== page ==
From the American Maritime Partnership, to which the SIU is affiliated:
WASHINGTON — Newly-elected American Maritime Partnership (AMP) President Ku’uhaku Park today provided closing remarks on Day One of the Capital Link Jones Act & U.S. Flag Shipping Forum.
“I’m happy to report that overall support for the Jones Act in Congress and the Administration has never been higher than it is today. It has never been higher! An overwhelming majority of the Members of Congress in both parties and in both chambers support the Jones Act. In addition to the Congress, this Administration is extremely supportive of the Jones Act. President Biden strongly supported the Jones Act during the campaign and then reiterated his strong support publicly almost immediately upon taking office,” said Ku’uhaku Park, AMP President.
Full remarks as prepared for delivery:
Thanks for the opportunity to be here at the Capital Link Forum. I’m Ku’u Park, senior vice president of Matson, speaking to you today from Honolulu. I am also the president of the American Maritime Partnership or “AMP”, the national Jones Act coalition. AMP is the largest legislative coalition in the history of the American maritime industry, representing all elements of the domestic maritime industry— ship operators, mariners, shipyards and associated pro-defense organizations. We’ve been around for 27 years.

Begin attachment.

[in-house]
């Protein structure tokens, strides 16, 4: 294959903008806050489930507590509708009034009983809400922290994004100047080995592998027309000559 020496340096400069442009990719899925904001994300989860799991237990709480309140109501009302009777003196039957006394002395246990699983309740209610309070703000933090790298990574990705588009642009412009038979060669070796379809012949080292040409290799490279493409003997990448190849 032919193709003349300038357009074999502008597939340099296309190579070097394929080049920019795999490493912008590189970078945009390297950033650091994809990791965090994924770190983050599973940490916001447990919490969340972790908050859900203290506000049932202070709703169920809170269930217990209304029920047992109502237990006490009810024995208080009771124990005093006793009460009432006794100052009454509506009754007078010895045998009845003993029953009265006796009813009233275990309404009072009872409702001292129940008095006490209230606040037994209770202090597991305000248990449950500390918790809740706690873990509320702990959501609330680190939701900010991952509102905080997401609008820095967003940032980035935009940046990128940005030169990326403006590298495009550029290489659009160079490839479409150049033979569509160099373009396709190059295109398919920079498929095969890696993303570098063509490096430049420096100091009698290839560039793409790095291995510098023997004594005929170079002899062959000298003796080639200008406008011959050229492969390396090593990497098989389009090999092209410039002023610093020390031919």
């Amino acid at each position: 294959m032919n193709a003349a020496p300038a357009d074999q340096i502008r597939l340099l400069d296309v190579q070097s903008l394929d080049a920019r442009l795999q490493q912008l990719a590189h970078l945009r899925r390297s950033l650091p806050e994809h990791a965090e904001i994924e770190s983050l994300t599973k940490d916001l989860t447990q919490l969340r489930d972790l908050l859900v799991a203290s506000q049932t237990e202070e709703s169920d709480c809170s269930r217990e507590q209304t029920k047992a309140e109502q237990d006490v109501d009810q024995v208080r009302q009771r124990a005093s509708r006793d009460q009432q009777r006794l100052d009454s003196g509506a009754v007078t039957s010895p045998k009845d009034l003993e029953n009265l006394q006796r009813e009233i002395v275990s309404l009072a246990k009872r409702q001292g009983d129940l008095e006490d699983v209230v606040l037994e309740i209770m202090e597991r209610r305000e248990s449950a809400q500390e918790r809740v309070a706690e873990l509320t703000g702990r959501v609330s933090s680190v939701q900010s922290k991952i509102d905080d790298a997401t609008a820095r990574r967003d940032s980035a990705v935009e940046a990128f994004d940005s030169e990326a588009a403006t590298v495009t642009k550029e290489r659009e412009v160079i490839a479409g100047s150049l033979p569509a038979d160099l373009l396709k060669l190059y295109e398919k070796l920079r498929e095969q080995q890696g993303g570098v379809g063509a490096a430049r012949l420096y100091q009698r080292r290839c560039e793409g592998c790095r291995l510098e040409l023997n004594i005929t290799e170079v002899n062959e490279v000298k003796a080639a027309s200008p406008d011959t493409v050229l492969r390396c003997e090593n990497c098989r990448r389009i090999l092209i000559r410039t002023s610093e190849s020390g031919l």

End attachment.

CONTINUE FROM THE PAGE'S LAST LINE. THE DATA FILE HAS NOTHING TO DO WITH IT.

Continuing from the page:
Let me share a couple of numbers with you about the American domestic fleet. The Jones Act is the fundamental law of our business, underpinning an industry that supports nearly 650,000 family-wage jobs and provides more than $150 billion in economic value every year. Labor income for the exceptional mariners and other workers in this industry totals about $40 billion annually. There are about 40,000 vessels in the U.S. domestic fleet – one of the largest domestic fleets in the world.
The benefits of the U.S. domestic industry are not confined to one part of our country. As you might expect, Louisiana, Florida, Texas and California are the top four states for American domestic shipping jobs, but the industry’s impact extends far beyond that. For example, the largest shipbuilding state is Virginia although there are major shipbuilding clusters scattered around the country. The largest number of vessels operate on the inland waterway of the United States in the guts of our nation, in places like Tennessee, Kentucky and beyond. American vessels carry essential goods in the non-contiguous trades of Puerto Rico, Alaska and here in Hawaii. U.S. tankers and tank vessels transport critical crude oil and refined petroleum products along the West, Gulf, and East Coasts of the nation. The American bulk fleet carries iron ore and other products on the Great Lakes from places like Minnesota and Michigan, including supplying America’s major steel manufacturers at mills in Indiana and beyond. American dredging companies operate in U.S. harbors, ports, and rivers virtually everywhere there is a navigational waterway. The U.S. domestic fleet and its shippers are pretty much everywhere. My company even has a large office in Arizona.